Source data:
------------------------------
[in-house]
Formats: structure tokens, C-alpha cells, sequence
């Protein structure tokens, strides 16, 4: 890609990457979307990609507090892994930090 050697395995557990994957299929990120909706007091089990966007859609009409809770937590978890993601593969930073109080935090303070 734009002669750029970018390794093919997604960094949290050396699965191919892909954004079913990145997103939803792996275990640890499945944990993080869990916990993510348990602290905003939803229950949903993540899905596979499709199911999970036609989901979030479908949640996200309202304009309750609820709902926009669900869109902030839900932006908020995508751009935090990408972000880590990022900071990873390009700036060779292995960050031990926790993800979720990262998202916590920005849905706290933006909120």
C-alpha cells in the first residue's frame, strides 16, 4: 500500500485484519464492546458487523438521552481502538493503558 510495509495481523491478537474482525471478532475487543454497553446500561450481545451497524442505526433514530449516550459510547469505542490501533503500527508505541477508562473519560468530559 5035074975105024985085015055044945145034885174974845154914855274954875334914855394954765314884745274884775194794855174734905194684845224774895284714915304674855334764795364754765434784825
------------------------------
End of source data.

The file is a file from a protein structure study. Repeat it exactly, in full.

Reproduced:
[in-house]
Formats: structure tokens, C-alpha cells, sequence
């Protein structure tokens, strides 16, 4: 890609990457979307990609507090892994930090 050697395995557990994957299929990120909706007091089990966007859609009409809770937590978890993601593969930073109080935090303070 734009002669750029970018390794093919997604960094949290050396699965191919892909954004079913990145997103939803792996275990640890499945944990993080869990916990993510348990602290905003939803229950949903993540899905596979499709199911999970036609989901979030479908949640996200309202304009309750609820709902926009669900869109902030839900932006908020995508751009935090990408972000880590990022900071990873390009700036060779292995960050031990926790993800979720990262998202916590920005849905706290933006909120």
C-alpha cells in the first residue's frame, strides 16, 4: 500500500485484519464492546458487523438521552481502538493503558 510495509495481523491478537474482525471478532475487543454497553446500561450481545451497524442505526433514530449516550459510547469505542490501533503500527508505541477508562473519560468530559 5035074975105024985085015055044945145034885174974845154914855274954875334914855394954765314884745274884775194794855174734905194684845224774895284714915304674855334764795364754765434784825